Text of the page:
Thursday, June 6, 2024

Sower and Seed

The Parable of the Sower and its interpretation provide the key to understanding the parables of Jesus. The Kingdom of God began to invade the present age starting with the proclamation of the Gospel by the “Son of Man.” This process commenced with his announcement of the Good News when he was in “Galilee of the Nations.” Since then, the Kingdom has advanced across the Earth though unnoticed by most of humanity.

What is a parable? The Greek word translated as “parable” means “something that is thrown alongside, to cast beside.” It refers to a saying laid alongside something else for comparison, hence, an analogy. The parables of Jesus were stories from everyday life that featured jarring images to grab attention. Each parable illustrated one or two points of comparison, and most often, the subject was the “Kingdom of God” - (Mark 4:1-9).

Farm Field - Photo by Lawrence Hookham on Unsplash
[Photo by Lawrence Hookham on Unsplash]

In the
Parable of the Sower, the stress is on how the seed interacts with different soil types when it is sown. The “Sower,” the “seed,” and the method of sowing are the same for each soil type. What happens to the “seed” once it contacts the “soil” is the concern of the story, and in it, the “seed” falls on four soil types - hardened, rocky, thorny, and fertile.

The description of harvests ranging from thirty to a hundredfold is extraordinary, an exaggerated figure designed to catch our eye. Regardless of its insignificant beginnings, the results of the Kingdom will exceed all expectations in the end.

The disciples asked Jesus why “outsiders” received his teachings in parables without explanations, yet insiders received them with explanations. His parables separated insiders from outsiders. They both revealed and concealed information. They were a blessing to some but brought blindness and judgment to others.

  • (Mark 4:10-12) - “And when he was alone, they who were about him with the twelve questioned him as to the parables. And he was saying to them: To you, the mystery has been given of the kingdom of God, whereas, to them who are outside, in parables are all things coming to pass that they may surely look and yet not see, and surely hear and yet not understand, lest once they should return and be forgiven.

This saying alludes to a verse in the Book of Isaiah:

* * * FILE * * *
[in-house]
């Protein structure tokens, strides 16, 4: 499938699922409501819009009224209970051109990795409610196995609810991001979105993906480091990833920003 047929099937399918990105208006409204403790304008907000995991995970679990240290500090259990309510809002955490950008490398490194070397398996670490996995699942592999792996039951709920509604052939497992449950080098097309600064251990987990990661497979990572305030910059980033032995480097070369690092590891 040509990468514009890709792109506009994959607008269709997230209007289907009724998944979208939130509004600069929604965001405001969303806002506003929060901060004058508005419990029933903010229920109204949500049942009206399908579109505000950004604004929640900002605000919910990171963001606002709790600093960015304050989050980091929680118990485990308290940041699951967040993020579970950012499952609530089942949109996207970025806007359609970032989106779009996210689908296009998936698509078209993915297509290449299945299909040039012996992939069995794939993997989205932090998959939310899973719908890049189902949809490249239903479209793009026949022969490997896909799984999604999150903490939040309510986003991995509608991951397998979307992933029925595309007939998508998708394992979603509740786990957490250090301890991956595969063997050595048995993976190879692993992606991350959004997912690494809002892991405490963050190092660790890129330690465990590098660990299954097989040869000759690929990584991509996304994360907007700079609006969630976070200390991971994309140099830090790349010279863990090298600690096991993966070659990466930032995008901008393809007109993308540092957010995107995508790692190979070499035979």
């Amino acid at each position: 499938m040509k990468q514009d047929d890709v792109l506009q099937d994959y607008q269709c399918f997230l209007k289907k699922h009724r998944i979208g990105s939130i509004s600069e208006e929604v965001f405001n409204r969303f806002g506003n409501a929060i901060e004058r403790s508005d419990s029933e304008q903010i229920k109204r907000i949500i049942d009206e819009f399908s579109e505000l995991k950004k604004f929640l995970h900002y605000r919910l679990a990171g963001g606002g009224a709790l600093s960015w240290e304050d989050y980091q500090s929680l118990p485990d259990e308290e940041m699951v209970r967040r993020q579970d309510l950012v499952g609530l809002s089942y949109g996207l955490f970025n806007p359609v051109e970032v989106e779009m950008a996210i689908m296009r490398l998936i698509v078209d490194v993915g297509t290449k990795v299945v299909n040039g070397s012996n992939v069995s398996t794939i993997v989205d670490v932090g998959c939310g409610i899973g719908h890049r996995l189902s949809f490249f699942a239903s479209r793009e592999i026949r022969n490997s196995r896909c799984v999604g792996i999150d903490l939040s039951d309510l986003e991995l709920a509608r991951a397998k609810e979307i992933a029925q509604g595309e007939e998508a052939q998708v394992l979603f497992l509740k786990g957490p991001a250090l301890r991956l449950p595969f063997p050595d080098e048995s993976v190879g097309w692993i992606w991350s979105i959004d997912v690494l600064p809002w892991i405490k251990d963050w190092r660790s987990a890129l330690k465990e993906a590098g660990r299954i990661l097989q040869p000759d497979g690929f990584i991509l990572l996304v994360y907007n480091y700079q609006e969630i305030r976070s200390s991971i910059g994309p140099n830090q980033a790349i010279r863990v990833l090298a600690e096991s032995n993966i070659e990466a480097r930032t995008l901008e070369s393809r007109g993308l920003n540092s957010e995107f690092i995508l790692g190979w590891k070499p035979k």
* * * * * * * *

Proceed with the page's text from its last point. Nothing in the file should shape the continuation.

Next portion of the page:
• Go! And say to this people: HEAR ON BUT DO NOT DISCERN. SEE ON BUT DO NOT PERCEIVE, stupefy the heart of this people, and their ears make heavy, and their eyes overspread, LEST THEY SEE WITH THEIR EYES, and with their ears should hear, and their heart should discern and come back, AND THEY BE HEALED.

The prophet received a vision and was called to bring God’s words to Israel. However, the people would not heed, so judgment followed. Nevertheless, a remnant of Israel did hear and understand the words of Isaiah.

The contrast in the saying of Jesus was between those who heard the parable and received its explanation and those who did not. Some men reacted in faith, others were blinded by unbelief and rejected his words. The failure to understand was a sign of judgment on a person’s hardness of heart.


Jesus declared that his disciples were “given the mystery of the Kingdom of God.” The Greek noun translated as “mystery” does not refer to something esoteric or mysterious, but to that which is hidden (mystérion). The unveiling of the mystery is something that is “given.”

Proper understanding cannot be acquired through human effort or intellect. It must be received from God. Thus, only those with “eyes to see” perceive that the Kingdom is growing and progressing in the world, a process that remains hidden from all others.

The word “parable” occurs twelve times in the Gospel of Mark. Each time it is used in a context of opposition to Jesus. Through parables, he revealed the “Mystery of the Kingdom” to some hearers, but they also exposed his opponents and their hardness of heart.

The parable of the Sower portrays how the Kingdom grows in the world, and how men respond to it. God’s sovereignty is being planted and implemented through the proclamation of the Gospel, first by Jesus, and then by his followers - (Mark 4:13-20).

The proclamation of his Gospel by a ragtag group of Galileans appeared weak to the human mind, but that small beginning initiated something far larger. In the end, the Gospel would usher in the long-promised reign of God over the nations of the Earth.

The Parable of the Sower was about the four different ways the word of the Kingdom was received in the ministry of the “Son of Man.” The seed sown on the hardened soil met with no positive response. Some seed was received initially with enthusiasm but then forsaken when circumstances became challenging. Some received the seed, but then it was smothered by the competing voices and ideas of this age.

Wheat Field - Photo by Polina Rytova on Unsplash
[Photo by Polina Rytova on Unsplash]

However, the seed that fell on good soil represented the men and women who heard the Gospel and responded to it in faith. They bore fruit as they became productive members of the Kingdom.

Jesus faced outright rejection by some, initial acceptance by others who were not prepared to pay the required costs and acceptance by still others who later recanted because of the deceitfulness of riches.

It is the same for every disciple who heeds the call and begins to sow the seed of the Kingdom of God. Each of us must be prepared for the different kinds of reactions our words will receive as we preach the Good News of the Kingdom.

  • The Mission - (The mission of the Assembly is to proclaim the Good News of God’s Kingdom to all Nations until Jesus returns – Matthew 24:14)
  • The Servant of Yahweh - (Paul summons believers to adopt the same mind that Jesus had when he poured out his life unto death for others – Philippians 2:5-11)